Slack functioning of trial courts is not the only reason for delays in disposal of cases

The lengthy delay in the disposal of a bride burning case before a trial court in Punjab has provoked a Division Bench of the Supreme Court to express its “anguish, agony and concern” over the length of adjournments granted by the trial courts in the country. The Supreme Court having stepped in to curb the tendency of trial courts to liberally grant adjournments has evoked several responses, primarily highlighting how delays in the disposal of cases are attributable to the slack functioning of the trial courts.

Between 2010 and 2012, an intensive research study examining the functioning of lower courts was carried out in Maharashtra, Gujarat and Himachal Pradesh. In-depth qualitative interviews with district and taluka court judges, lawyers and litigants in this study reveal that while all the respondents agreed that ‘delays’ were a primary hurdle to accessing the judiciary, a closer inspection revealed that the adjournments were related to issues that are not only systemic but also a result of external factors that are intermingled with the working of the judiciary. Based on the empirical evidence from Maharashtra, a few observations can be drawn.

Highlighted as a major cause of delays, particularly in matrimonial disputes, the lady litigant is often unable to appear in court because of various social and economic constraints, according to lawyers and judges in the trial court.

Commuting to the taluka courts is often a challenge for litigants in talukas where villages are spread out. Several litigants in Maharashtra related how public transport in most rural areas was scarce or irregular, making it very difficult for litigants to reach the court in time. Litigants spend a great deal of time, energy and money in commuting back and forth from the court only to be able to comply with lengthy procedural requirements in the early stages of the case. Consequently, by the time the case reaches the crucial stage of recording evidence, most litigants are tired and have exhausted their financial resources to pursue the case with diligence any further.

Land-related cases, which comprise the majority of the litigation in taluka courts, face severe delays. Litigants attribute this not to the working of the courts but to the conduct of the supporting machinery —local revenue officials, lawyers and policemen.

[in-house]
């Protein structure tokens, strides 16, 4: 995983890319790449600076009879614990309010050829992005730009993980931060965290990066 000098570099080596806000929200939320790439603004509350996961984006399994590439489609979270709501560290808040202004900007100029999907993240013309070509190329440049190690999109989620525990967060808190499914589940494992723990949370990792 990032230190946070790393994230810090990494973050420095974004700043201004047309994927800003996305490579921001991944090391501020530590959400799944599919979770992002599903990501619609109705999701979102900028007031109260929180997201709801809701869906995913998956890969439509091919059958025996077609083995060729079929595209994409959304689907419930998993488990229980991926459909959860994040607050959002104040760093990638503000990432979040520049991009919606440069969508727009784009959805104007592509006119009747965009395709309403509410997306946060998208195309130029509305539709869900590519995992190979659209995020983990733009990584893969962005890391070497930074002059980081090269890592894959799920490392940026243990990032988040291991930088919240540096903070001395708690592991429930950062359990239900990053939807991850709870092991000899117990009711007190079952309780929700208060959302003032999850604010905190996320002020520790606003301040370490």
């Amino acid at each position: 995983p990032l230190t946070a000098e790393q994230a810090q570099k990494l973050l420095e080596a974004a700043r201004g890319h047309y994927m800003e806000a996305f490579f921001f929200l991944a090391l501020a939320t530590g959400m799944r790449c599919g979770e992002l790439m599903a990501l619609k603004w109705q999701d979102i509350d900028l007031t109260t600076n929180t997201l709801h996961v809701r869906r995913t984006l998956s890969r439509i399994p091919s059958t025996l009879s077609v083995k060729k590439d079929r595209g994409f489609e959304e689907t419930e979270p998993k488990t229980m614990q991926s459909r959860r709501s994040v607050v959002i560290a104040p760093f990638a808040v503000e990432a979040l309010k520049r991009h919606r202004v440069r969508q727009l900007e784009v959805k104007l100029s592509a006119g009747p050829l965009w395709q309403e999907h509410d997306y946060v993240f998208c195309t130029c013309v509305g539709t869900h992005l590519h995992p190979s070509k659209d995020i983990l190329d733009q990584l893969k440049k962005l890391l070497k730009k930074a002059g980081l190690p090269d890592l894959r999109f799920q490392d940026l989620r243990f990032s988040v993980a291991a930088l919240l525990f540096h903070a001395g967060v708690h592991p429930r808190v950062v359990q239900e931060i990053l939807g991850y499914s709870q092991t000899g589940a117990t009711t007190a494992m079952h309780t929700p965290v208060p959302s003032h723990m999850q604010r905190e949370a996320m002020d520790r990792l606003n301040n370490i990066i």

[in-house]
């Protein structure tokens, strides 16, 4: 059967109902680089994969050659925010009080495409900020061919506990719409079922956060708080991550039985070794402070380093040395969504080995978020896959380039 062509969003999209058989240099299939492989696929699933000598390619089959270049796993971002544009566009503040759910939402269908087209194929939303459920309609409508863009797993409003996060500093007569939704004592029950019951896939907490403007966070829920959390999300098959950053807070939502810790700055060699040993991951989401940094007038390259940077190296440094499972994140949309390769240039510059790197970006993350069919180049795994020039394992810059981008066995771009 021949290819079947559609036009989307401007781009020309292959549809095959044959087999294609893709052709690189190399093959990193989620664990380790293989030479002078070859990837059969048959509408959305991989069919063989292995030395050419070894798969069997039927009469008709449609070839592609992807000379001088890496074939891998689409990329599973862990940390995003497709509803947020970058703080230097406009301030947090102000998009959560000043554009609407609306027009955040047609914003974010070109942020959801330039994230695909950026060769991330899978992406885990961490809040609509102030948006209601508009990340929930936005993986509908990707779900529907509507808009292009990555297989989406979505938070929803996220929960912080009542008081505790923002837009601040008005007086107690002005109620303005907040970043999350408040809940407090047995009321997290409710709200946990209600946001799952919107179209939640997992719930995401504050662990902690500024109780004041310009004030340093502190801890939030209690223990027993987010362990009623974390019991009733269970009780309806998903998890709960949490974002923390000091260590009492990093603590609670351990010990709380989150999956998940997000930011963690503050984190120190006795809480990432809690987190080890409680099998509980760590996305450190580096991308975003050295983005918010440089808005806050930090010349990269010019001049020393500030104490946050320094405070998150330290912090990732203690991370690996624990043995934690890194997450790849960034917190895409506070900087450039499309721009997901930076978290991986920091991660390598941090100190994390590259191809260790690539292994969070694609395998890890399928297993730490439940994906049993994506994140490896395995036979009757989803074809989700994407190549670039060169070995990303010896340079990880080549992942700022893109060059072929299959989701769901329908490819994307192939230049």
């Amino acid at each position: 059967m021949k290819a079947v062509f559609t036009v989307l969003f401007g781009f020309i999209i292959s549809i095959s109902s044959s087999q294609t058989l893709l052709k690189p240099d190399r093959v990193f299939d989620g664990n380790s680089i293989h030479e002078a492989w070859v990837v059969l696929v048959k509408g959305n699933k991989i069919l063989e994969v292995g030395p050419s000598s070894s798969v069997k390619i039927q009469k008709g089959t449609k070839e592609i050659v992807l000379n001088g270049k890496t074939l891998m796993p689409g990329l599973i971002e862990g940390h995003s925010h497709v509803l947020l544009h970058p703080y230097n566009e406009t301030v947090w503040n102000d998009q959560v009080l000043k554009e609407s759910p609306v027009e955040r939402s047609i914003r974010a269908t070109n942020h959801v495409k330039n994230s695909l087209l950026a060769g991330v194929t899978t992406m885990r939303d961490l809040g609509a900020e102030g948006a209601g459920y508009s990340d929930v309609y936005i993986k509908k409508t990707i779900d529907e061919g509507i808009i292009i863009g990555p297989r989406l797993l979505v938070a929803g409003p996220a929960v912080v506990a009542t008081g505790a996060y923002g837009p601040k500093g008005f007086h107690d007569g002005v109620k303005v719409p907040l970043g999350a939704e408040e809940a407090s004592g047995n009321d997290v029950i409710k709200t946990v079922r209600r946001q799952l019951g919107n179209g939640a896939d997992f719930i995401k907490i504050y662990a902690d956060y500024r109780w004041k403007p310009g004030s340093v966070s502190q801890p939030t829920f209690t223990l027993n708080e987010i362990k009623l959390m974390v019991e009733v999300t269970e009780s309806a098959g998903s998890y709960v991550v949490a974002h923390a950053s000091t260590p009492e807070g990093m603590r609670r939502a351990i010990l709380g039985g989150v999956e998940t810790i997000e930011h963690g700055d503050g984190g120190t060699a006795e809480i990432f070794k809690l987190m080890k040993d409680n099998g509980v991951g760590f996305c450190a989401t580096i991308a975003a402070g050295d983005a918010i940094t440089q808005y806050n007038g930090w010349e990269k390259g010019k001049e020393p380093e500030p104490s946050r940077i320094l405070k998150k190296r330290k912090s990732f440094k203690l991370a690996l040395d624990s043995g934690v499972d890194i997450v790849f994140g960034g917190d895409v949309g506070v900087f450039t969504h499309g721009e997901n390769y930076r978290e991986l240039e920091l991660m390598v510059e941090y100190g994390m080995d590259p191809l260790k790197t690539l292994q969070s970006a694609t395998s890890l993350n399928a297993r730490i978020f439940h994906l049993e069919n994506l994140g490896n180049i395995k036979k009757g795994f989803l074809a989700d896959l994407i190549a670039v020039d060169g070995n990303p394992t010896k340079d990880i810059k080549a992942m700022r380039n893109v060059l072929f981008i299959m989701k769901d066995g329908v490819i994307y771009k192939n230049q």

Litigants speak of encountering corruption and overburdened local officials juggling tasks pertaining to various departments. For instance, the tehsildar, who must handle local revenue department matters, ensures the execution of partition decrees and also acts as the protection officer under the Domestic Violence Act.

As a combined consequence of irregular/scarce public transport, a corruption-ridden supporting machinery, work overload and laxity, delay occurs at the very first stage of the case — during service of summons. Researchers found that litigants had, on several occasions, come to the taluka court only to be met with another adjournment because “summons had not yet been served on the opposite party”. Notes from an interview with a lawyer in a small taluka reveal that acknowledgment of receipt for notices served through R.P.A.D. (Registered Post Acknowledgement Due) to persons residing outside the taluka headquarters takes 6 to 7 months.

Another lawyer said that where notices are served through police stations, acknowledgments are not received at all.

In Maharashtra, the eligibility criterion that candidates applying for the post of a judge must have a mandated number of years of practice as a lawyer, has been relaxed.

Senior lawyers and judges suggest that this has placed the entire system of the trial court under threat —several young judges now over-viewing cases are fresh law-graduates with no experience in the practical working of the judiciary.

A lawyer in a busy district court in Maharashtra clarifies: “Many times, the lawyers have far more experience and knowledge than the judge, who is often a fresh graduate.

The situation then becomes tricky because the person in the deciding position is the one who lacks skill, experience and knowledge.” Lacking the confidence, foresight and acumen to decide complex civil or criminal cases, young judges consequently tend to use every opportunity to adjourn the matter.

On the other hand, there still are judges in lower courts who have developed unique strategies to go beyond just “deciding cases” and are delivering justice.

These preliminary findings suggests that along with using the danda in the form of strict directions to the lower courts and reducing the disparity between the small number of judges and large quantum of cases, the judicial system needs to consider a creative overhaul in its structure and look outward towards making the justice delivery system more accessible.

(The authors were researchers on the this study titled “The Pursuit of Economic and Social Rights in India’s Lower Judiciary” conducted by the National Centre for Advocacy Studies (Maharashtra), the Centre for Social Justice (Gujarat) and Jagori Grameen)

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